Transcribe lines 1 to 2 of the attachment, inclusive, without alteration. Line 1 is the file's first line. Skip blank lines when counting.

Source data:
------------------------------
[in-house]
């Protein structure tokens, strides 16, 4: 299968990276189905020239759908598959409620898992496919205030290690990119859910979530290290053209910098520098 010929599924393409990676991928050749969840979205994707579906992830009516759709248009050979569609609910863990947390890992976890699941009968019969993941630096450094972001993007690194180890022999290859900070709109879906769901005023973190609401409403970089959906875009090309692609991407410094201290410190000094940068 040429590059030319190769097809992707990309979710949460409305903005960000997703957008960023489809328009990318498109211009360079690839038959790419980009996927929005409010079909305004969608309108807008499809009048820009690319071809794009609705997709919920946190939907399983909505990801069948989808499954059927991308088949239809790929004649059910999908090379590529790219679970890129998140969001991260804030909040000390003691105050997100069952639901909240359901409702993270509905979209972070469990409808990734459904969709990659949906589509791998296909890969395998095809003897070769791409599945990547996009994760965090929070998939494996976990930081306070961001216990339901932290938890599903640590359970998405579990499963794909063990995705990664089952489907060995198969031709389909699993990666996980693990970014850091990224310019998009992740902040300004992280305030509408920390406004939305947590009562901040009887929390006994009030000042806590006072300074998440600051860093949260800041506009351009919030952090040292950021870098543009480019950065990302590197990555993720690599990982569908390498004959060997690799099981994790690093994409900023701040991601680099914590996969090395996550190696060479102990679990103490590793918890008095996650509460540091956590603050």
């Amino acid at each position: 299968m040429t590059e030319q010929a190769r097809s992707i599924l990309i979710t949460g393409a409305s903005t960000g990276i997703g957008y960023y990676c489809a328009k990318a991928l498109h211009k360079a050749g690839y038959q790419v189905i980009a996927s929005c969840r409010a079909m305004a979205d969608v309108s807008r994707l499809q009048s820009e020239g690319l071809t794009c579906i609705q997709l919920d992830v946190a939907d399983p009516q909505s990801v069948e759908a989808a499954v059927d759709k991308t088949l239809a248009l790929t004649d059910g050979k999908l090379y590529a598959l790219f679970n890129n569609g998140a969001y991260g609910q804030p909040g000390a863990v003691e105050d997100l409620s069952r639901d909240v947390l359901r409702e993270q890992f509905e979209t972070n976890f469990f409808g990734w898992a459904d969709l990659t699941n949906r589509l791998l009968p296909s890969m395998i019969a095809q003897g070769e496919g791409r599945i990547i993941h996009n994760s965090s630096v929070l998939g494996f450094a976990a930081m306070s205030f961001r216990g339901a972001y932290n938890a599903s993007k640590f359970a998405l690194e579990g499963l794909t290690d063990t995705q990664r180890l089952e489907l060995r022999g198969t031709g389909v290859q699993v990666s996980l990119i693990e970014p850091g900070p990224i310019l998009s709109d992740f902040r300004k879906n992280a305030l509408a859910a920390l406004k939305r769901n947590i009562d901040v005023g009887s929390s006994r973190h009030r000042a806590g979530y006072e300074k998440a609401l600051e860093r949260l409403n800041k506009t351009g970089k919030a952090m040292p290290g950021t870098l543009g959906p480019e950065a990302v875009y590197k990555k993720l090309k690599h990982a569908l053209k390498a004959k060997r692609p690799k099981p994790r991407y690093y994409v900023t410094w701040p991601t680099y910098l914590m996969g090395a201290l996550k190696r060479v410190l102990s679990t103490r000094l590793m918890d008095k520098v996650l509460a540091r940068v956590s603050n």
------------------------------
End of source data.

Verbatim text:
[in-house]
């Protein structure tokens, strides 16, 4: 299968990276189905020239759908598959409620898992496919205030290690990119859910979530290290053209910098520098 010929599924393409990676991928050749969840979205994707579906992830009516759709248009050979569609609910863990947390890992976890699941009968019969993941630096450094972001993007690194180890022999290859900070709109879906769901005023973190609401409403970089959906875009090309692609991407410094201290410190000094940068 040429590059030319190769097809992707990309979710949460409305903005960000997703957008960023489809328009990318498109211009360079690839038959790419980009996927929005409010079909305004969608309108807008499809009048820009690319071809794009609705997709919920946190939907399983909505990801069948989808499954059927991308088949239809790929004649059910999908090379590529790219679970890129998140969001991260804030909040000390003691105050997100069952639901909240359901409702993270509905979209972070469990409808990734459904969709990659949906589509791998296909890969395998095809003897070769791409599945990547996009994760965090929070998939494996976990930081306070961001216990339901932290938890599903640590359970998405579990499963794909063990995705990664089952489907060995198969031709389909699993990666996980693990970014850091990224310019998009992740902040300004992280305030509408920390406004939305947590009562901040009887929390006994009030000042806590006072300074998440600051860093949260800041506009351009919030952090040292950021870098543009480019950065990302590197990555993720690599990982569908390498004959060997690799099981994790690093994409900023701040991601680099914590996969090395996550190696060479102990679990103490590793918890008095996650509460540091956590603050």